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Bats off to you

Most people travel to Australia to enjoy theme parks and beaches, but not Miss Jaslyn Chan. The 22-year-old is proud that she spent five months in Brisbane, Australia analysing bat echolocation calls.

“I climbed into caves with known bat colonies and watched as they flew out at dusk for their daily hunting and foraging,” Miss Chan adds excitedly.

The opportunity to do such unique research came because she was part of the CN Yang Scholars Programme (CNYSP), offered by the Nanyang Technological University (NTU). Miss Chan is currently majoring in Environmental Earth Systems Science (EESS) with a specialisation in society and earth systems.

Miss Chan says, “The offers of overseas learning trips, sponsorships for science programmes and mentorships by alumni made me feel like I would be well-supported and valued as an individual.”

Long nights with bats
One key benefit of being in CNYSP was being able to pursue unique research projects. From March to Aug last year, Miss Chan was based in Brisbane, Australia, conducting an analysis of bat echolocation calls to help create an automated acoustic identification system for Australian bats.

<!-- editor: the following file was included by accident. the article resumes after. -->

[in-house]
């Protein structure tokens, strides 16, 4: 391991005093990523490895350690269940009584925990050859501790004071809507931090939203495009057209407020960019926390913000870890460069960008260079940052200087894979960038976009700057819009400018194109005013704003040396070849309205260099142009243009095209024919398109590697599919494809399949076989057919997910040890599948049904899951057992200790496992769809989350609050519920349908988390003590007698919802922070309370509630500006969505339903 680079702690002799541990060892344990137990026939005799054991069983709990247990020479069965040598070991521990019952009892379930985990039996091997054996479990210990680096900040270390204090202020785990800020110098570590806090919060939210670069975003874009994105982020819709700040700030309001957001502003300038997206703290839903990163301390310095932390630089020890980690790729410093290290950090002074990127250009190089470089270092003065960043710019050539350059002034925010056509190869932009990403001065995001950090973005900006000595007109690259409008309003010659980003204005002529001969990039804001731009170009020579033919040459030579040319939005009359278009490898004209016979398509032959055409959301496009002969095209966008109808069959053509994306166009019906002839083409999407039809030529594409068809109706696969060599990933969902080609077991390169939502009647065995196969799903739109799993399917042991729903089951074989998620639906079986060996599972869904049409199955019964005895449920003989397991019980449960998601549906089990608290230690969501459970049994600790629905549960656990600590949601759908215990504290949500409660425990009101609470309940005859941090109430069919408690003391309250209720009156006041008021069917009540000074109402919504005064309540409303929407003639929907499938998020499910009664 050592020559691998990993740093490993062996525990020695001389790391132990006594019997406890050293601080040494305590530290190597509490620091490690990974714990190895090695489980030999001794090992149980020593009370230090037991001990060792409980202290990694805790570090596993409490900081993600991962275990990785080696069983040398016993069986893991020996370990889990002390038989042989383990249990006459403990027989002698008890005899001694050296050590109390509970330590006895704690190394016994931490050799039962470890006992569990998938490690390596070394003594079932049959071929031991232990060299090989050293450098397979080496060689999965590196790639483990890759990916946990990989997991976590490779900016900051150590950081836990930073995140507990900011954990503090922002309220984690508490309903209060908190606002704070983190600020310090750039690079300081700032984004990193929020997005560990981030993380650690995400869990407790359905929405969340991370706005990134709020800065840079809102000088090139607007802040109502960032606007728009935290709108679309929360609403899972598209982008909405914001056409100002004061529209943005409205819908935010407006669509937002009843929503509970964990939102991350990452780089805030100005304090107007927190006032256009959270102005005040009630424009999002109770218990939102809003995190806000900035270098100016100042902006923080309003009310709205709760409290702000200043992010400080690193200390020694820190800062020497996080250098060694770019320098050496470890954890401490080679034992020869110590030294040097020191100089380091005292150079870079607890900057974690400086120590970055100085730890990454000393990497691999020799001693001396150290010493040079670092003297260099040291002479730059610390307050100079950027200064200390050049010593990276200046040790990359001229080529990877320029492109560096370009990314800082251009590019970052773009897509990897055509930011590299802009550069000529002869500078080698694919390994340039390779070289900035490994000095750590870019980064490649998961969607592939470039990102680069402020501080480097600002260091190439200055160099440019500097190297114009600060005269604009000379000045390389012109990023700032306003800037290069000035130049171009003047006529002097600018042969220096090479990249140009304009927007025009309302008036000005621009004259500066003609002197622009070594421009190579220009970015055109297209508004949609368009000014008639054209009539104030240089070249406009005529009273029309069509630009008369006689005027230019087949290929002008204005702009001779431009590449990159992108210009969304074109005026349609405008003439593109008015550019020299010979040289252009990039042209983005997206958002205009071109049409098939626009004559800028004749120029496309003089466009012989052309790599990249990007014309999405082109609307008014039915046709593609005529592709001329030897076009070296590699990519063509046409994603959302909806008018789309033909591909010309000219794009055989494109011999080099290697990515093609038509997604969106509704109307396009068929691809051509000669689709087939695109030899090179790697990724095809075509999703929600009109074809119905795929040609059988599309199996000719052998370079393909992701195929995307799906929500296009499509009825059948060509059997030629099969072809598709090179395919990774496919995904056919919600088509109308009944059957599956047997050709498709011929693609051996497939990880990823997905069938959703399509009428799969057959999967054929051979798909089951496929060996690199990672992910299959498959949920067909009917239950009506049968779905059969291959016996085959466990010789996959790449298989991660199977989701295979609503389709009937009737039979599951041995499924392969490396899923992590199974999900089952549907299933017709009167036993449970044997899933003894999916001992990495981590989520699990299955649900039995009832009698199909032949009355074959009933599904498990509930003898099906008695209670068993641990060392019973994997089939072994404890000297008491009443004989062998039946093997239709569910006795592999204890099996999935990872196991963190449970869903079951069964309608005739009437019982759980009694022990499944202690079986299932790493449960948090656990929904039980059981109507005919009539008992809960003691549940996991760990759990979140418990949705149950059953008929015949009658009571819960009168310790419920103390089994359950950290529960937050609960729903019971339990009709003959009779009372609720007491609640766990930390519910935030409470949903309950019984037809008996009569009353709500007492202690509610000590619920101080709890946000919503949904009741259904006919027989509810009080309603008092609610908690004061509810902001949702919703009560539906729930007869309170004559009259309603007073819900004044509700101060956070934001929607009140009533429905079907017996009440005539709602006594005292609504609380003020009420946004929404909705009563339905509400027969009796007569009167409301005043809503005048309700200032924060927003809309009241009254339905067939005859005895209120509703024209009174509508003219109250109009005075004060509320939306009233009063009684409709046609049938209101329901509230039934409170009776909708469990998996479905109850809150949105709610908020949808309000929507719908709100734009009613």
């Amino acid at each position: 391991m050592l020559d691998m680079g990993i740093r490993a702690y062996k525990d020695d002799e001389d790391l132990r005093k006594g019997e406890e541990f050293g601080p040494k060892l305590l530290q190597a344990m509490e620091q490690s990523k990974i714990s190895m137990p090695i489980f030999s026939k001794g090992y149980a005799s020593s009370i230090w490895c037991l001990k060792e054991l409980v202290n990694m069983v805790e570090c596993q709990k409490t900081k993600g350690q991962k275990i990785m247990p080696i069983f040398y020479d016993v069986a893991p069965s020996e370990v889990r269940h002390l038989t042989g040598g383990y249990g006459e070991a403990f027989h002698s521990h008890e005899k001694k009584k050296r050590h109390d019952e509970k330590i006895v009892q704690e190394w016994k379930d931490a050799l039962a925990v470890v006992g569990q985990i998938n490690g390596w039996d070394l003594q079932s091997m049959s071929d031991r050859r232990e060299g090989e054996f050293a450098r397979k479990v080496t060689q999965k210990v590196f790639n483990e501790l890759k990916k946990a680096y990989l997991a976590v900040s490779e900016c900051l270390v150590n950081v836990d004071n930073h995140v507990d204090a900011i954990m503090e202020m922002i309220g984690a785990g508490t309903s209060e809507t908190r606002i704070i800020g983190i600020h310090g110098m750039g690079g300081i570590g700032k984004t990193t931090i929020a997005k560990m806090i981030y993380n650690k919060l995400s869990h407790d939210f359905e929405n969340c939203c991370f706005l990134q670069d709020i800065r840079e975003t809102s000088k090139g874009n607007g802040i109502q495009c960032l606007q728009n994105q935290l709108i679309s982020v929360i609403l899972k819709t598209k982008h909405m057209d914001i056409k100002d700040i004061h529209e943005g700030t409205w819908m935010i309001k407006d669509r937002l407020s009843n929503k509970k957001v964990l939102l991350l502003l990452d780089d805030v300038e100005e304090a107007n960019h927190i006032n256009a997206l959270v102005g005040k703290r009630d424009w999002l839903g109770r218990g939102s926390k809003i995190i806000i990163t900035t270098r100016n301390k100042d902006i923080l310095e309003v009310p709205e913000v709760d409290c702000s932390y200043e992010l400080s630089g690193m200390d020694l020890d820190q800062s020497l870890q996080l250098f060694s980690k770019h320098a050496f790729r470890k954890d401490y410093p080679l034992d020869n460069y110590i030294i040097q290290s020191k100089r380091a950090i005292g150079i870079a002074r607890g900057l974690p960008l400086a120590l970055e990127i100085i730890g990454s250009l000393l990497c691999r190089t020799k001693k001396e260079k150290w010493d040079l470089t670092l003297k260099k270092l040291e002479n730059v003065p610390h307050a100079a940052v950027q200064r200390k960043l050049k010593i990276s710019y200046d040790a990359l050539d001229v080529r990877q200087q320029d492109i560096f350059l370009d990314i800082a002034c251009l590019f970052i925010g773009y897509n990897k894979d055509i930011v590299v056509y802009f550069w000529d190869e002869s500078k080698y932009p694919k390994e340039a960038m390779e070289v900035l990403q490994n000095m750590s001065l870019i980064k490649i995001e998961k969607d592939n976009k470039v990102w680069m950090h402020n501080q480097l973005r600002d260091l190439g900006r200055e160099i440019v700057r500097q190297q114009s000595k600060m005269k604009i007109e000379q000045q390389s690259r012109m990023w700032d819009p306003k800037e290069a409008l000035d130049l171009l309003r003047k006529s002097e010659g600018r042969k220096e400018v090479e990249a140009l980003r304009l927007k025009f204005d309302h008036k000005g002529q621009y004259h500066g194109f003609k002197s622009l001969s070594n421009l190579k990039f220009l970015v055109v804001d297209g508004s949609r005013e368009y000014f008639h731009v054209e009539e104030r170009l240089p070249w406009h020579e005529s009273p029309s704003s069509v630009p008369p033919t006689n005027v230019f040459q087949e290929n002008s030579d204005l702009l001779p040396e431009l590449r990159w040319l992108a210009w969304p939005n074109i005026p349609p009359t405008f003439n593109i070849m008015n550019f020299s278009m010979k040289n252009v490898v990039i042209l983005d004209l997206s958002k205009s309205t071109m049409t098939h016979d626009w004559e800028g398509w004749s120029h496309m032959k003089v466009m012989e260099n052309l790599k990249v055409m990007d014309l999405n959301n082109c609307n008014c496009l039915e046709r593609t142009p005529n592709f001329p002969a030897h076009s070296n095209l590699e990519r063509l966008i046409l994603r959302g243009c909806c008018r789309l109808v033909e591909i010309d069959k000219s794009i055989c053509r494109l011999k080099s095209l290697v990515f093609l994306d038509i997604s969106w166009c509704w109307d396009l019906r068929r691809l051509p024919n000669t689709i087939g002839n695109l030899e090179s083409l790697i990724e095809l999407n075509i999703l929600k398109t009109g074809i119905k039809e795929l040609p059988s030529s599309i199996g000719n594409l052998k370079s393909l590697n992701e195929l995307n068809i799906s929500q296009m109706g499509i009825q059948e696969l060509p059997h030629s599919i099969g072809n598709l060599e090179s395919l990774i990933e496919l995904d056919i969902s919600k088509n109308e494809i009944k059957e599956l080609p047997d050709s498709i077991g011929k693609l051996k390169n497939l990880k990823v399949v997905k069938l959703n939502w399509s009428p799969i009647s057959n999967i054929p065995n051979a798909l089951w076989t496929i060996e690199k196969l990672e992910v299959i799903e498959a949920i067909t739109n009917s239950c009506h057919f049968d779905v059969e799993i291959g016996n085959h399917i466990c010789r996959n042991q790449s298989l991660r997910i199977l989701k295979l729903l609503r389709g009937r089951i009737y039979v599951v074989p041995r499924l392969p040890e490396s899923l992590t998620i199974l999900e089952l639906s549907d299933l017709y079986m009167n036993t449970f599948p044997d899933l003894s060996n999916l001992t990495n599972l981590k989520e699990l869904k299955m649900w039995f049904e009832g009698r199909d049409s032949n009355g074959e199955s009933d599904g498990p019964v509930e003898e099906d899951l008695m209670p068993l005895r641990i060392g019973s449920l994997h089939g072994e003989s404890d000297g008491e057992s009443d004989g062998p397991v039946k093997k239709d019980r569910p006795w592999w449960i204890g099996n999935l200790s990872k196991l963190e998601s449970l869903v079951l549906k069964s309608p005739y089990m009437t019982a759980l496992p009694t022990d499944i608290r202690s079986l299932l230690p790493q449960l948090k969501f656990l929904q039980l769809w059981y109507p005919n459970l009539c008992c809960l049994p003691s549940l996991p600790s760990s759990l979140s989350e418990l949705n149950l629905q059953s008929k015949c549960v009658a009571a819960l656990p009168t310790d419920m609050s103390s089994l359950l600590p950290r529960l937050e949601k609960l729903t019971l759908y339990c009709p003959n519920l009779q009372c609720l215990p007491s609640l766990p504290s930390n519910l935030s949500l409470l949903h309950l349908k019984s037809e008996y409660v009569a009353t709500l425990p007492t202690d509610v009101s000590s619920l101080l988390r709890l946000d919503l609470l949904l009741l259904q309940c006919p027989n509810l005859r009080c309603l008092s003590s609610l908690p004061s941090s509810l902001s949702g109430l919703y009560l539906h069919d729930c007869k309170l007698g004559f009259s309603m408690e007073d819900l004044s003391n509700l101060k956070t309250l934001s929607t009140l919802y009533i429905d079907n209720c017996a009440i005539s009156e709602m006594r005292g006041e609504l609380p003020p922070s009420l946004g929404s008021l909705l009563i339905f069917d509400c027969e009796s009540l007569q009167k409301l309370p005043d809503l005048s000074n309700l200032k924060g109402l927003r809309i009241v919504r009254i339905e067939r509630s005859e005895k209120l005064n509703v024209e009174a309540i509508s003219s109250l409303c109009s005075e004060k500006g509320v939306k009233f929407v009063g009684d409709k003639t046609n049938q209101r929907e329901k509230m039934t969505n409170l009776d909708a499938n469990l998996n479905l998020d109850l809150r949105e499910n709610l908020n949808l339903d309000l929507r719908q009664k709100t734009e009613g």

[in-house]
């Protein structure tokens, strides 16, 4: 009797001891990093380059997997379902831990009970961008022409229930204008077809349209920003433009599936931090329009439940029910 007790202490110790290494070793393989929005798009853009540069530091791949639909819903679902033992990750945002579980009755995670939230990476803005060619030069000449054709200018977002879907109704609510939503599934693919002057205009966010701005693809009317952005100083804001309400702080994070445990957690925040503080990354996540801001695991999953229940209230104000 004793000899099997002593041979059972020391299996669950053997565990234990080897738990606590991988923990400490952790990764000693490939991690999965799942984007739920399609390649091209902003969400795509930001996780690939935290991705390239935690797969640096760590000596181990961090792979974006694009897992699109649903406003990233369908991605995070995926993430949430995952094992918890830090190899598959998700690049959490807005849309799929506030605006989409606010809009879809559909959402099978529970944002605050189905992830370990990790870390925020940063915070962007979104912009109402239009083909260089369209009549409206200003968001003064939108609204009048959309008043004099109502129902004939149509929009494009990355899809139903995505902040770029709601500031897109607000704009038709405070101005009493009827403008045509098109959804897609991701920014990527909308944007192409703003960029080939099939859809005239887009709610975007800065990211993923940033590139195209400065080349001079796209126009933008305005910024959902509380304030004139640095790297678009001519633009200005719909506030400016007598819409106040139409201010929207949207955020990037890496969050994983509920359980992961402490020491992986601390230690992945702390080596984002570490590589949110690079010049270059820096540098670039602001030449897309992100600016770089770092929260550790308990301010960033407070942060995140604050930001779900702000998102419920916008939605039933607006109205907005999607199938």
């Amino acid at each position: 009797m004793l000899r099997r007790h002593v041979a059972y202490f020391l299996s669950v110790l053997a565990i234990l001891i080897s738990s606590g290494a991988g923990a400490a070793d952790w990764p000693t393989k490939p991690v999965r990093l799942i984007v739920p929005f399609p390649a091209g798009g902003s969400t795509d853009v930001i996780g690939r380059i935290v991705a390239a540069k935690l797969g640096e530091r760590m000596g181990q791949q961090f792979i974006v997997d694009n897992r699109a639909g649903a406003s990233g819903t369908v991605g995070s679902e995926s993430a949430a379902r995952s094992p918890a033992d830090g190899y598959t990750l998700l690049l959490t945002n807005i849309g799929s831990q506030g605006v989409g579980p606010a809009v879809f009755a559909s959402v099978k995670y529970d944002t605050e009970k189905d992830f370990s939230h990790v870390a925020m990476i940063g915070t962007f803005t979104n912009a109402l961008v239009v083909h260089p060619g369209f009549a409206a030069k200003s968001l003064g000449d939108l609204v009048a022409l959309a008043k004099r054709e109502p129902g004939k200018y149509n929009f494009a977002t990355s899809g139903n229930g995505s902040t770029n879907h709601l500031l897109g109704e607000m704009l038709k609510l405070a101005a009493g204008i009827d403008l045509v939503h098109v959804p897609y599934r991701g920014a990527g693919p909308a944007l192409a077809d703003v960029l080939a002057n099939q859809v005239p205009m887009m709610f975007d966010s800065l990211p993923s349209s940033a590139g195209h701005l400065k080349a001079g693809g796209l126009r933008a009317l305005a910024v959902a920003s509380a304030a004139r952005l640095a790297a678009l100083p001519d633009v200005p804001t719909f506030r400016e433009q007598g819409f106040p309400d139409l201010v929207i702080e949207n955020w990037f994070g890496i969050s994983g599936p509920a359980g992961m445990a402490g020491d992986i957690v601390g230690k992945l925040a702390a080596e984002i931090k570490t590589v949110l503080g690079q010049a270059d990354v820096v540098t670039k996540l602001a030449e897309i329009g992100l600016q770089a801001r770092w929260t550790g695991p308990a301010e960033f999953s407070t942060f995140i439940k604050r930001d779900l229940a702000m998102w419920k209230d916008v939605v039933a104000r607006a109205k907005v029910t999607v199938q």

“Using acoustic analysis programmes, I extracted certain call parameters that could be used to  differentiate between different bat species,” she explains. “We managed to create an identifier  that could differentiate between 23 Australian bat species with high accuracy.”

Miss Chan also embarked on a field trip to the north of Australia, where she set up bat traps to aid her research. This part of the research project involved waking up early in the morning every day, checking the bat traps to make sure the ones that were caught did not overheat.

Just the beginning
The research on bats was Miss Chan’s final year project. She had initially planned to do her  research locally but was inspired to travel overseas because of CNYSP’s promise of  administrative and financial support.

Dr Shawn Lum and Assoc Prof Adam Switzer, faculty members at NTU’s Asian School of the Environment, helped by putting Miss Chan in touch with relevant contacts.

“CNYSP supports budding researchers and it is a good stepping stone for anyone who is looking to go into academia,” she says.

It was this research trip that deepened Miss Chan’s passion for research and wildlife.

She says: “I’ve always wanted to work with wildlife in one form or another and this experience
strengthened my resolve in my plans for my future.

“I was very lucky to have experienced supervisors who taught me a lot about bats and their  ecology. I realised that I’ve only just skimmed the surface of this area of study, but I’m inspired by their passion and knowledge. This is an affirmation that I might be on the right path toward doing something meaningful and enjoyable in the future.”